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Election for Hillsborough School Board seat should be overturned, suit says

Defeated board member Tamara Shamburger asks to be declared the winner in her race against Henry “Shake” Washington.

TAMPA — Weeks after the new Hillsborough County School Board was sworn in, a former member who was defeated in her re-election bid is suing to try and reclaim her seat.

Tamara Shamburger alleges that Henry “Shake” Washington does not really live in his mother-in-law’s house in West Tampa, within District 5, but in Seffner, about three quarters of a mile east of Mango Road. The road forms one of the district’s easternmost boundaries.

The lawsuit claims Washington did not fully relocate before he ran for office, as he should have done under the law. Shamburger is asking a circuit court judge to declare her the winner of the Nov. 3 election.

Washington’s attorney called lawsuit frivolous and compared it to efforts by President Trump to overturn his Electoral College loss to President-elect Joe Biden.

Shown in a campaign photo, former Hillsborough County School Board member Tamara Shamburger is suing to try and regain her seat. She alleges the winner, Henry "Shake" Washington, did not properly establish residence in the district.
Shown in a campaign photo, former Hillsborough County School Board member Tamara Shamburger is suing to try and regain her seat. She alleges the winner, Henry "Shake" Washington, did not properly establish residence in the district. [ BONNIE RAUK | Sweet Tee Photography ]

“Tamara Shamburger lost by more than ten thousand votes, a margin of more than ten percentage points,” attorney Cheryl Forchilli wrote in the opening page of Washington’s response. “Perhaps inspired by events on the national stage, she now asks the Court to set aside this decisive election result and subvert the clear will of the voters.”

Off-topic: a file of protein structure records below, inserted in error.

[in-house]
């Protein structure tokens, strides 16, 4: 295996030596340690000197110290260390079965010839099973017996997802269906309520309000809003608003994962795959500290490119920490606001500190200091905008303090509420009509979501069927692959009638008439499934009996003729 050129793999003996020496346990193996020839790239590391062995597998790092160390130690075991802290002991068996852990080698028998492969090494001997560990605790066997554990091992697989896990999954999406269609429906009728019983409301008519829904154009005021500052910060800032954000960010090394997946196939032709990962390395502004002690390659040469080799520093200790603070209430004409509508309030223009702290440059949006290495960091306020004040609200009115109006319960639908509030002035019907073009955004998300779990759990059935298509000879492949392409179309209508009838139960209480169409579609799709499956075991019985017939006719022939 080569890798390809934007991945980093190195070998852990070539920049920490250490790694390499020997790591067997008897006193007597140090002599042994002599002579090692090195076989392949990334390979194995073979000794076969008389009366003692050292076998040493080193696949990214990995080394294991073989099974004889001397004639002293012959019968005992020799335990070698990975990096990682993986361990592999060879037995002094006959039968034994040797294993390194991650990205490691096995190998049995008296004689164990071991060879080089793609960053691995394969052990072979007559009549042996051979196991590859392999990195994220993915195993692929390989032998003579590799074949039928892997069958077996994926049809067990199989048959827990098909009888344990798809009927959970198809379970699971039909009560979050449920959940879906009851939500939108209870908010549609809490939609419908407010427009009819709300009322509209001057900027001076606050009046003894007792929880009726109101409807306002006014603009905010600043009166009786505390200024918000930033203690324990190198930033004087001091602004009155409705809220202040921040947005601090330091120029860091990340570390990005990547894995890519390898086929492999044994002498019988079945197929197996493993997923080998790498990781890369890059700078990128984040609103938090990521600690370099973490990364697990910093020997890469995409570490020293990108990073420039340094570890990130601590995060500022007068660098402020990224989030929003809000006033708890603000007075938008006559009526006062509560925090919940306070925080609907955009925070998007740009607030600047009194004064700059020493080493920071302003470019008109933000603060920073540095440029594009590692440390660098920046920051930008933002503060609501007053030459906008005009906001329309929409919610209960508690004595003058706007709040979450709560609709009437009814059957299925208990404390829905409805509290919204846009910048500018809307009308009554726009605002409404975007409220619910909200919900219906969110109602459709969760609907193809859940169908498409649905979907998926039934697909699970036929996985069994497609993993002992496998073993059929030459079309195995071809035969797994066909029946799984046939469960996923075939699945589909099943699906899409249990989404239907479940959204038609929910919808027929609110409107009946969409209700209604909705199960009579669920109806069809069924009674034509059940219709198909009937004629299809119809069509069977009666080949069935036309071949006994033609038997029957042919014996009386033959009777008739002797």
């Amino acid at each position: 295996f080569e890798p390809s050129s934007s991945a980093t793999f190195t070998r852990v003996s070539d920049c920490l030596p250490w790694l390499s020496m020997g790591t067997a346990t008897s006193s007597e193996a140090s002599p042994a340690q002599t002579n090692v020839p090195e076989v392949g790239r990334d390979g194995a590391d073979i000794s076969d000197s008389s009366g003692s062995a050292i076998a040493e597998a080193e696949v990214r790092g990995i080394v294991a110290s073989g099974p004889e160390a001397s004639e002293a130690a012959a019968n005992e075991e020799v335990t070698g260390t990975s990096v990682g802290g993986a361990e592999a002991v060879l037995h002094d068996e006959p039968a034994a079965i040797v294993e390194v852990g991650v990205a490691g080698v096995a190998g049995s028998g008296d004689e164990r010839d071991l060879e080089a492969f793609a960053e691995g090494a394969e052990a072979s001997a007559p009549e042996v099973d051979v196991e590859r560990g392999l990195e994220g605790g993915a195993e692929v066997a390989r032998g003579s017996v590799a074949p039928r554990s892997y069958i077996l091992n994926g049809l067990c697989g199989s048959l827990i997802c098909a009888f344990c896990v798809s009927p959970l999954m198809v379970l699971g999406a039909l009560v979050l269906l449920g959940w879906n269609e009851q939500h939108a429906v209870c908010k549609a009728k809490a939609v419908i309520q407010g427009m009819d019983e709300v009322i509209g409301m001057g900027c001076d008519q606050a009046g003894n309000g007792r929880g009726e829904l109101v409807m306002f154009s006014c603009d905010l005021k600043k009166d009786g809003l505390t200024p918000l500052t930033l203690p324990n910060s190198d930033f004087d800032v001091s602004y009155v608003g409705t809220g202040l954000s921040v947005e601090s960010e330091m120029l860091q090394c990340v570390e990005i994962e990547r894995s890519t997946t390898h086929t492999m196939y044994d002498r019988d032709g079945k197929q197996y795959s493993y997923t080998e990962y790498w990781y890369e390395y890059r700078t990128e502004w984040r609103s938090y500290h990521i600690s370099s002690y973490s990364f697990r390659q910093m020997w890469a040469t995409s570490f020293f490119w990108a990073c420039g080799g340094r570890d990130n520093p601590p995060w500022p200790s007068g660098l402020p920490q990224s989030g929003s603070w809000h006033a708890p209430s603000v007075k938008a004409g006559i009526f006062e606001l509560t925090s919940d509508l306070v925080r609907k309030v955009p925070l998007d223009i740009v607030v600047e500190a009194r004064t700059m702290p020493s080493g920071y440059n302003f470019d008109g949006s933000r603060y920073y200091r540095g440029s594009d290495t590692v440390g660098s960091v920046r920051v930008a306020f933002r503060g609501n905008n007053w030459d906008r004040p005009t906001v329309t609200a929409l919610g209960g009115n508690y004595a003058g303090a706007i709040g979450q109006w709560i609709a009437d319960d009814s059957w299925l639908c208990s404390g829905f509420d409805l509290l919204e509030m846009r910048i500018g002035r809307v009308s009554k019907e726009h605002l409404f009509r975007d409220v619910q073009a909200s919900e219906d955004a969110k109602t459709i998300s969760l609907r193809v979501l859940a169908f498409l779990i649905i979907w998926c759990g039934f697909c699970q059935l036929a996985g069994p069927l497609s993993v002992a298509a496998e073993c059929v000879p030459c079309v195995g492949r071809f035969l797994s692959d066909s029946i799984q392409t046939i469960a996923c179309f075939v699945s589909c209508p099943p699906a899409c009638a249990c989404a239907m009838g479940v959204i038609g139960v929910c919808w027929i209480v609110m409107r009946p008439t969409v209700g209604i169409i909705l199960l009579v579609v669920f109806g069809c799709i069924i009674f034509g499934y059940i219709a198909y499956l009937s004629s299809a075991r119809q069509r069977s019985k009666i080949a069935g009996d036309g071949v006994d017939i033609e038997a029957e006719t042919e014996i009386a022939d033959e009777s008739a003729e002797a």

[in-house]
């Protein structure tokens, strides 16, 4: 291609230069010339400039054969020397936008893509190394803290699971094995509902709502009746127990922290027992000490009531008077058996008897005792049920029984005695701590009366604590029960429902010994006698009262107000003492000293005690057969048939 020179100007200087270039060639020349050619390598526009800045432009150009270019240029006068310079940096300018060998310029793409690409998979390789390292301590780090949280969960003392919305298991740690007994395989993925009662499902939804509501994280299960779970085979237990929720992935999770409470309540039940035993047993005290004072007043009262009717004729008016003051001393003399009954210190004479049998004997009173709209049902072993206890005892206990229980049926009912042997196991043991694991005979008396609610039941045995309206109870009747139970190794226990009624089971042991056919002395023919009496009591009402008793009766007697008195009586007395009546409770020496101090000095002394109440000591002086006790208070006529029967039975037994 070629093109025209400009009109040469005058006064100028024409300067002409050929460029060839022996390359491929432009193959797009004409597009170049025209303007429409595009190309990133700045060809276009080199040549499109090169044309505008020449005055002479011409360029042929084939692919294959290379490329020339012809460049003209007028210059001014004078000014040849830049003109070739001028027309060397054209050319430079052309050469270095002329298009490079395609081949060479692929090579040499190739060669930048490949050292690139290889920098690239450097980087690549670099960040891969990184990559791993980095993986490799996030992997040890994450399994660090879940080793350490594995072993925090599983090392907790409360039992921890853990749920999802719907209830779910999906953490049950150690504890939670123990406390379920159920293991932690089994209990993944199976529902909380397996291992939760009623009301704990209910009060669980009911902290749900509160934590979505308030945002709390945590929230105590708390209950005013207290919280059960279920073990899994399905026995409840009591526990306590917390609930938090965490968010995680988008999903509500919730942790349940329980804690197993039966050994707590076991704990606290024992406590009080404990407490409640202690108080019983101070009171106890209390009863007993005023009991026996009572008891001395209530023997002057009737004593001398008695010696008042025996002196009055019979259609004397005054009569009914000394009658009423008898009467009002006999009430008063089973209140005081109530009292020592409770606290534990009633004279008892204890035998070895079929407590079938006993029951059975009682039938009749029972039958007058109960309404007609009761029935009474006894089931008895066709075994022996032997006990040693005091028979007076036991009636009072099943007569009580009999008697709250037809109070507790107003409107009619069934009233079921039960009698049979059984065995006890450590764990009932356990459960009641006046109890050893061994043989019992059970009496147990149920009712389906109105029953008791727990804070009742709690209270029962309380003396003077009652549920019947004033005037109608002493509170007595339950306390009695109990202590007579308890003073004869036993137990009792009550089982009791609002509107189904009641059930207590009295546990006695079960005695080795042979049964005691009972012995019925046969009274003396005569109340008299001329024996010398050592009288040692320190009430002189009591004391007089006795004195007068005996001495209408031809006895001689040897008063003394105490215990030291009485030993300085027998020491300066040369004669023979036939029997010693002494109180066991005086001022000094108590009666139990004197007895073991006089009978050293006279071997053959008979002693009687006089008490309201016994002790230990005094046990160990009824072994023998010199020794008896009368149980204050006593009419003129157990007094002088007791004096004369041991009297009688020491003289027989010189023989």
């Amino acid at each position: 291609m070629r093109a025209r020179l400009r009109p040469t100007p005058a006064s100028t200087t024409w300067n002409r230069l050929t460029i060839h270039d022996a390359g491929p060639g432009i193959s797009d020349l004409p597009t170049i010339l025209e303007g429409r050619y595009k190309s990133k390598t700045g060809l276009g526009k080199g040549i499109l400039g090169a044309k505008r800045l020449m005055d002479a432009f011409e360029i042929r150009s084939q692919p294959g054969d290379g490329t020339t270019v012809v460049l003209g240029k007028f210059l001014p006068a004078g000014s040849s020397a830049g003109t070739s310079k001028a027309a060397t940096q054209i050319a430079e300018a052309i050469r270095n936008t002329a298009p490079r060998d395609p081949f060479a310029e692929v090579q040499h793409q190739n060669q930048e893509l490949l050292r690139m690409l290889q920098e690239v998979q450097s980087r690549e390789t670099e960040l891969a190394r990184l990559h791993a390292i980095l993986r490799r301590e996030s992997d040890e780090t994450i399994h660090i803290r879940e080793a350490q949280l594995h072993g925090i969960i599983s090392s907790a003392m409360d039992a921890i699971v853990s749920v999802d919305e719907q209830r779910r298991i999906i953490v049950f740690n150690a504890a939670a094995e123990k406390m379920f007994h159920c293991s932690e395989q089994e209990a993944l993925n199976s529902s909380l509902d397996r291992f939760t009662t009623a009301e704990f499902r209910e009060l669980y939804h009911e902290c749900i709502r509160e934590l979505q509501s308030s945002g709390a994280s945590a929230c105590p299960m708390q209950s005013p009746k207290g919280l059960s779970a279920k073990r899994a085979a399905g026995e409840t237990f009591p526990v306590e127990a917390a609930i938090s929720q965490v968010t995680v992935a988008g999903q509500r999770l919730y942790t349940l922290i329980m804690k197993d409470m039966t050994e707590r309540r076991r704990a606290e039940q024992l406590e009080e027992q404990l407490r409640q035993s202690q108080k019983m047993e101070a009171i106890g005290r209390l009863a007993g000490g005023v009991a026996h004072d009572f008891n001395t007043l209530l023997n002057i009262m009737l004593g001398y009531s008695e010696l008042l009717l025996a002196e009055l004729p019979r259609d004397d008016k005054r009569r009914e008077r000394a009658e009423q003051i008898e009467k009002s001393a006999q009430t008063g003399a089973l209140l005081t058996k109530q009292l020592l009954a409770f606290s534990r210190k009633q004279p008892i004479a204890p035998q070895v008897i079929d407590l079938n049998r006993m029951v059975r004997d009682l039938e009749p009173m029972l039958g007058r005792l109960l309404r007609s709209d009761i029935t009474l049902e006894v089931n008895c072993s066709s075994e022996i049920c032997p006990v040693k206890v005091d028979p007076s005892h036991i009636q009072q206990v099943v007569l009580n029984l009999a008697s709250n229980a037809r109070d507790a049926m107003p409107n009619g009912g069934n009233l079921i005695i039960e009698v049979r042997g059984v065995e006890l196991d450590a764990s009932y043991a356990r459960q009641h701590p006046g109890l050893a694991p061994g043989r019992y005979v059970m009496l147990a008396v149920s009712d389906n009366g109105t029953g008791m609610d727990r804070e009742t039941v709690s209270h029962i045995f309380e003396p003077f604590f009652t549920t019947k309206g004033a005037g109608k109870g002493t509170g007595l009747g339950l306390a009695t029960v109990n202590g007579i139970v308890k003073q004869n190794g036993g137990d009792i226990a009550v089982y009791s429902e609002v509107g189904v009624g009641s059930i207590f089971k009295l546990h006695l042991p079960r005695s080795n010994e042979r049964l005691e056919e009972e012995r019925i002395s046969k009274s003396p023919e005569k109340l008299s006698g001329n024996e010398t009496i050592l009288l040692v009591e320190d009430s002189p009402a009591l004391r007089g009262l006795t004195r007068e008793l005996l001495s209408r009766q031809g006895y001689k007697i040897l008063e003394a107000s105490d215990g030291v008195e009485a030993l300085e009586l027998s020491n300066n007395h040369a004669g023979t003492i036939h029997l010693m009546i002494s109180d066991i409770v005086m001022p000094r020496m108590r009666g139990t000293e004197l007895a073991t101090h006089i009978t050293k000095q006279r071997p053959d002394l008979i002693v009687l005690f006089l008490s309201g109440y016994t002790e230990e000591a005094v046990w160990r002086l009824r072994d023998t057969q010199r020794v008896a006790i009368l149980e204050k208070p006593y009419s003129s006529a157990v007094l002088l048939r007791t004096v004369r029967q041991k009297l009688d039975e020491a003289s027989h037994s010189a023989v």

Shamburger’s attorney, Christian Waugh, countered that Washington’s position is a stretch. He said the new School Board member would want people to believe he is sharing a house with his mother-in-law on Willow Avenue near Blake High School while his wife and daughter remain in the Seffner home.

Related: In Hillsborough, a new School Board majority favors teachers

“He’s lived in this house for decades,” Waugh said, referring to the Seffner residence. “They built this house together. I know he is a good man and has a good reputation. That’s not the issue at all. You are living with her mother on a permanent basis? It doesn’t pass the smell test.”

Neither Washington nor Shamburger would comment on Monday, leaving the talking to their attorneys. The suit was filed Nov. 23 against Washington and the Hillsborough County Canvassing Board.

A key document in the court file is a sworn statement that Washington gave on Dec. 10.

In it, Washington described the steps he took, before and during his campaign, to establish residency in the West Tampa home.

He gave up his homestead exemption in Seffner. He bought a mattress and moved his clothes into the closet on Willow Avenue. He signed a lease and now pays rent. He transferred some household accounts to his name, and reimbursed his mother-in-law for others. He updated his driver’s license.

The house belongs to Washington’s wife and her brother. His mother-in-law lives in it through a life estate, a legal arrangement that allows the resident to remain in the home for the duration of her life.

But Shamburger’s lawsuit notes that, although Washington changed his address on some documents, he continues to use the Seffner mailing address for other property that he owns. The suit alleges Washington took the steps he described to “deceive” election officials. It also notes that the requirements for legal residency are stricter in school board races than for some other types of elective office.

In his statement, Washington wrote that the West Tampa house holds special significance for him because it was once the home of A.J. Ferrell, a principal at Middleton High School while Washington was a student there during the years of segregation. “He inspired me to become an educator,” Washington wrote. When a new Middleton High School was launched in 2002 as a technology magnet, Washington was its first principal.

But Waugh points to another paragraph in the same statement, which he considers evidence of duplicity. In it, Washington wrote, “my wife and adult daughter continue to reside at the Seffner house. I go there frequently to spend time with my family, to help maintain the property, and to handle other family matters. I sometimes spend the night there.”

Washington also wrote, “my wife sometimes spends the night with me at the Willow Avenue home.”

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